Natural Health Goals Spur Vegetarian Growth

Articles
September 13, 2010

Natural Health Goals Spur Vegetarian Growth

Whether it’s the popularity of farmers markets, an offshoot of recessionary spending, or a cultural movement, vegetarian cuisine is in vogue.

Whether it’s the popularity of farmers markets, an offshoot of recessionary spending, or a cultural movement, vegetarian cuisine is in vogue.

Even celebrity chef Mario Batali, know for his love of meat (his parents Armandino and Marilyn Batali founded the fabulous Seattle-based Salumi Artisan Cured Meats), is on the vegetable wagon recently announcing that the newest cookbook he’s penned – Molto Gusto - is vegetarian. Batali was recently quoted in Food & Wine saying, "Protein has been intensely over-represented on the plate. Now, the garden should be the main drag for main courses."

Batali’s book is based on recipes from Otto, his Manhattan enoteca and pizzeria, where vegetables dominate the menu. Other fabulous vegetarian restaurants have come into vogue recently across the country from Manhattan’s Dirt Candy to Napa’s Ubuntu. This new generation of sleek, modern restaurants offering meat-free fine food is changing the face of vegetarian food.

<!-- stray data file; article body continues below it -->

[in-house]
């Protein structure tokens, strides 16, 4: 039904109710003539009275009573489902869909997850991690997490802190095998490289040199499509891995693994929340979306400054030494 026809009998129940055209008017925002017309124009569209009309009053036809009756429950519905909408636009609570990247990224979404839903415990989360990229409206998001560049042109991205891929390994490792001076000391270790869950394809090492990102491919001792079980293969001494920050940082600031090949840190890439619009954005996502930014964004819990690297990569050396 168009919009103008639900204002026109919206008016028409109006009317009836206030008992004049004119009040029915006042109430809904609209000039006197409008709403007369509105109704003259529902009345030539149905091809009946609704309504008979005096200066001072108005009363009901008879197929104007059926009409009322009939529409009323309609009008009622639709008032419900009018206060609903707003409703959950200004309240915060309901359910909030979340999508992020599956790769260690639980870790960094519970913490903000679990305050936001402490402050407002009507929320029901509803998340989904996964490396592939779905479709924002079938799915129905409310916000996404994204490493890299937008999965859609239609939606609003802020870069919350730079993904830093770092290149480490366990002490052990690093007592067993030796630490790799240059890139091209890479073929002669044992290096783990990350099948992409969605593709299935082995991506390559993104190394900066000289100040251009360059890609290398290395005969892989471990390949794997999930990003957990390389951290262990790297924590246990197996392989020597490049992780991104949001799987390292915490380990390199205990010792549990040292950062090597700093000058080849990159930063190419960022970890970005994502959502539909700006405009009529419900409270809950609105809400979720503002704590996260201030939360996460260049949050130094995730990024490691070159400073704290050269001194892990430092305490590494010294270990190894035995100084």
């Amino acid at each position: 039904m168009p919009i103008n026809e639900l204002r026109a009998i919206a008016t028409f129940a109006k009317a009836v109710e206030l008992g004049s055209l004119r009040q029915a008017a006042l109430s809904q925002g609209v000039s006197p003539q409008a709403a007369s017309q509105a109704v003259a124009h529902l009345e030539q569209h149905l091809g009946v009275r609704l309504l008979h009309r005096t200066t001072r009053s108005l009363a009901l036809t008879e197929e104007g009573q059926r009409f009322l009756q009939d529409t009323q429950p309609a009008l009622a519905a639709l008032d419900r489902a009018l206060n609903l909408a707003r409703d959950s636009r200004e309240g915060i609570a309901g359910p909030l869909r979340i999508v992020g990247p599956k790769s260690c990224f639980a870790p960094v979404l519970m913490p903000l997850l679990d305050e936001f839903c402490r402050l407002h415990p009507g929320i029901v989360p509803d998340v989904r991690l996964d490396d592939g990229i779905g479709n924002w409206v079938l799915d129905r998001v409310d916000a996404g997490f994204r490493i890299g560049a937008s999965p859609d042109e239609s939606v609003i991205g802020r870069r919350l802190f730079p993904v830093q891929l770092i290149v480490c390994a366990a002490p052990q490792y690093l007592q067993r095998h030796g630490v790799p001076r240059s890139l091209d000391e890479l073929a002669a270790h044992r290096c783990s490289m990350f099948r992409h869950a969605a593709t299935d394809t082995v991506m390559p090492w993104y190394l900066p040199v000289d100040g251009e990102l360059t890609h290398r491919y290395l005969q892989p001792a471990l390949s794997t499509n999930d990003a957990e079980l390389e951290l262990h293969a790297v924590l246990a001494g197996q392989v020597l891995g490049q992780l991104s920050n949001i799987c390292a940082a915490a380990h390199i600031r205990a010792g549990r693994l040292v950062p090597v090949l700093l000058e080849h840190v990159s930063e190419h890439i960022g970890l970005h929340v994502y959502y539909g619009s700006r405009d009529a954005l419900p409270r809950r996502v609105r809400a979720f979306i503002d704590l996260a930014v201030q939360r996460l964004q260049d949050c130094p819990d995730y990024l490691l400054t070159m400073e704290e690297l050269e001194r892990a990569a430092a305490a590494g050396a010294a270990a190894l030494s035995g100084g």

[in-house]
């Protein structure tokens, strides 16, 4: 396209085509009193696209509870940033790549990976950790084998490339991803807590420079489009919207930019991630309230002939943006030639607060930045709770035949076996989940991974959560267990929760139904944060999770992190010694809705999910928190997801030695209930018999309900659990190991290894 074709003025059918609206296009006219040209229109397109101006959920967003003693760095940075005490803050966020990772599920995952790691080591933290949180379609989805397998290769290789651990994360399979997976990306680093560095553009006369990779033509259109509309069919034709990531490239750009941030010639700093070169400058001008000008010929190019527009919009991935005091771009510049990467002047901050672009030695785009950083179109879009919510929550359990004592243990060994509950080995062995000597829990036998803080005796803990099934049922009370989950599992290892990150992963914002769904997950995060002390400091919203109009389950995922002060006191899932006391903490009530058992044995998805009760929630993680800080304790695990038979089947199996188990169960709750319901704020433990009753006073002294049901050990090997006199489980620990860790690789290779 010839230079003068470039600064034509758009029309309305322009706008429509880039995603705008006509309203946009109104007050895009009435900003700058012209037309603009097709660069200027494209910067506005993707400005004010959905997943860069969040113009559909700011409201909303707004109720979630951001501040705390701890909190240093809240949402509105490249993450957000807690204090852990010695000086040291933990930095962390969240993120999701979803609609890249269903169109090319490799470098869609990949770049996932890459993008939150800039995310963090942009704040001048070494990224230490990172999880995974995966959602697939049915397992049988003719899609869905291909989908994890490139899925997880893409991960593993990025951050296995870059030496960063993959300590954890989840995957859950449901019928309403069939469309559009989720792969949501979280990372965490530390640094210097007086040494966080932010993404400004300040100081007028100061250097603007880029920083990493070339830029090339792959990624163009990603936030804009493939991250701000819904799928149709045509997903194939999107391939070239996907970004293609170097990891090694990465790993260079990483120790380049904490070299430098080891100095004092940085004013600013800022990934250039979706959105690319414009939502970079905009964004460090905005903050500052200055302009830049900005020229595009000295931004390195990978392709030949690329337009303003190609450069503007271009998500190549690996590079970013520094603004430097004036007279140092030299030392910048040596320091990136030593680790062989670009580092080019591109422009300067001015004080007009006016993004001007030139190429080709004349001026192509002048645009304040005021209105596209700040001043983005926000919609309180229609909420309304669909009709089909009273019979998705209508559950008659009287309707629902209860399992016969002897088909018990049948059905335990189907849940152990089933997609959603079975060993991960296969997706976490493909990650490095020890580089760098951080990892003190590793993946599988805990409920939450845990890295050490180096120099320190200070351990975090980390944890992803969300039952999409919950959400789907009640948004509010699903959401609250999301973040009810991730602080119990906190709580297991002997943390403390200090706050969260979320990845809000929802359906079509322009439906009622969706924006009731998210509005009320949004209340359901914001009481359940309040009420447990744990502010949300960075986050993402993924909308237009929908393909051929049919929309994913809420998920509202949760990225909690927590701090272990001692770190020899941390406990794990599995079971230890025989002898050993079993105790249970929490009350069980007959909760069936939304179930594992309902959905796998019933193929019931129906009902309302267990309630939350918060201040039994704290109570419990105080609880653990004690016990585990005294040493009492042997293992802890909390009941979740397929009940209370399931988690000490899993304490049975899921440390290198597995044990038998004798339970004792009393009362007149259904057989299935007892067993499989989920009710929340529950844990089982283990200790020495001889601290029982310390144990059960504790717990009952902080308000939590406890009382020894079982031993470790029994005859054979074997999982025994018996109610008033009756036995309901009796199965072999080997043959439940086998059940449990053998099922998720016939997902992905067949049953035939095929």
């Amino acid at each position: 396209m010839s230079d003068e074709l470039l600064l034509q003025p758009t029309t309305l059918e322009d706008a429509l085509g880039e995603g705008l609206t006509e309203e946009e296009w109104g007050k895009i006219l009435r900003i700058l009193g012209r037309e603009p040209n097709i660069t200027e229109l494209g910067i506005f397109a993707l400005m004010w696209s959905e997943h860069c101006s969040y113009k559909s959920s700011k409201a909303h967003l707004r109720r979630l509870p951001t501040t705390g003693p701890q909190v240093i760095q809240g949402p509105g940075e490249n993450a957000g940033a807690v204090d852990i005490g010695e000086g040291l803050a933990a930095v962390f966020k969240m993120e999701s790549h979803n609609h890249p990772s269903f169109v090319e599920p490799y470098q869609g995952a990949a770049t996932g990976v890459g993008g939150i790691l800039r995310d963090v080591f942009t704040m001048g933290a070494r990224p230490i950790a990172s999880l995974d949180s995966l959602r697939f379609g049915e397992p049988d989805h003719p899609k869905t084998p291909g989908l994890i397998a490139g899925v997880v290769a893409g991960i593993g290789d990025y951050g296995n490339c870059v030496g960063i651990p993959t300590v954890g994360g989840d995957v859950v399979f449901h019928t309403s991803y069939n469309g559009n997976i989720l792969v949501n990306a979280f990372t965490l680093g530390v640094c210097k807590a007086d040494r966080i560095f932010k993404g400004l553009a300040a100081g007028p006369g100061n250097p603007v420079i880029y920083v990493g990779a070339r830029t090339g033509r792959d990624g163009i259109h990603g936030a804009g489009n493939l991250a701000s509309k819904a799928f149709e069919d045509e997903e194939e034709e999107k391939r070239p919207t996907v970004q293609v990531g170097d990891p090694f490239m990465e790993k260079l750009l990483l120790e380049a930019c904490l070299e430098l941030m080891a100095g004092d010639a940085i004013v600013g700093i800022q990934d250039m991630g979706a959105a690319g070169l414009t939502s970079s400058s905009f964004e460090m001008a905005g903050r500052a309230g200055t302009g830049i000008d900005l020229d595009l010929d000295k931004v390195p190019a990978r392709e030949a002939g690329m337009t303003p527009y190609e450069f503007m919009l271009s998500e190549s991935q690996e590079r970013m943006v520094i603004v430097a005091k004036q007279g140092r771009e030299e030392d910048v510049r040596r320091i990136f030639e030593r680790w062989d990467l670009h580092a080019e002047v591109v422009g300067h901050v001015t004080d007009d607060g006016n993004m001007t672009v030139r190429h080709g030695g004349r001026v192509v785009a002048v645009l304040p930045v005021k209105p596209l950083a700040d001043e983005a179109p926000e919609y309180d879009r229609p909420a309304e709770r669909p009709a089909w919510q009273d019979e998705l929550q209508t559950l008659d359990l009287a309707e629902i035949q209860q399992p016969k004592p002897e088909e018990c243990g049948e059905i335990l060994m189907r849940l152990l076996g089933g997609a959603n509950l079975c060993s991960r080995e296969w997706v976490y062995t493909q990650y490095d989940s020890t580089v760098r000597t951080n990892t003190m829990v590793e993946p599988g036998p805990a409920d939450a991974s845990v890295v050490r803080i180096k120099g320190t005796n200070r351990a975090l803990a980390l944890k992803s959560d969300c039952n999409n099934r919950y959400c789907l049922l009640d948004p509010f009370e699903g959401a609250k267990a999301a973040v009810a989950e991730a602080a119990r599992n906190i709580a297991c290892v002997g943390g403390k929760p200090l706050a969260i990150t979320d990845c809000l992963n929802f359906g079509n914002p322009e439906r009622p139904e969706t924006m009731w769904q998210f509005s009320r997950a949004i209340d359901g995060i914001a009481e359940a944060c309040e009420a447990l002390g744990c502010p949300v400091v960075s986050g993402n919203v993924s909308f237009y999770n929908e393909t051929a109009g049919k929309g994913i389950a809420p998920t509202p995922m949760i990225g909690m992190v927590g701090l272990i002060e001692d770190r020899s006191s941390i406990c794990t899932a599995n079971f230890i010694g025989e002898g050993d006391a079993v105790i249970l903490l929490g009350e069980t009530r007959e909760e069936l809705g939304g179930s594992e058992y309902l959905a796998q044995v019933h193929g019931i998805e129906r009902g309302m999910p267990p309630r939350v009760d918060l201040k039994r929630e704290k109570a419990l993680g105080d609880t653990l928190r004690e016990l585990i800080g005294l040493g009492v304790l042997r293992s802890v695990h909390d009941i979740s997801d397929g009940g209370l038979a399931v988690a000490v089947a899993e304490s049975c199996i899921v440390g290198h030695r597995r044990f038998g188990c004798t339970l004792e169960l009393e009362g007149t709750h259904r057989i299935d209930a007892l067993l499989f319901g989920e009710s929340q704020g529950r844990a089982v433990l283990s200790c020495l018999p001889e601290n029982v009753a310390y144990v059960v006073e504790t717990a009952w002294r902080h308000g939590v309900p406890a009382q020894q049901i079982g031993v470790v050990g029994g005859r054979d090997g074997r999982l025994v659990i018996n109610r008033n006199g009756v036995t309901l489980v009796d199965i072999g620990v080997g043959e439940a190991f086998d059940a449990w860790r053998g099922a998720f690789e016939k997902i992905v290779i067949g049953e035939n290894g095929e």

Vegetarianism in the U.S. has been slowly creeping up in numbers over the past decade. A 2008 study “Vegetarianism in America” study, published by Vegetarian Times noted that 3.2 percent of U.S. adults, or 7.3 million people, follow a vegetarian-based diet. The Vegetarian Resource Group’s (VRG) 2009 poll, conducted by Harris Interactive, found that 3.4 percent of the U.S. adult population was vegetarian, up from 2.8 percent in 2003. VRG notes that manufacturers and retailers marketing vegetarian and vegan foods should also look at the much larger number of people interested in these items, as well as those actually vegetarian. With 5% of females 18-34 being vegetarian, and 12% of females ages 18–34 not eating meat, this makes a strong argument to developing products for this demographic.

New technologies have also been introduced for consumers interested in vegging out, HappyCow, an online repository of vegetarian and vegan stores and eateries, has useful mobile apps for owners of Android and Apple devices, as well as those running Palm’s WebOS. The HappyCow VeginOut Guide uses GPS to deliver a list of vegetarian and vegan-friendly stores and restaurants nearby, along with the distance, and user reviews. On iPhone, the app is called VegOut, which at this time only includes restaurants.

Click here for more information on the health aspects of a vegetarian diet.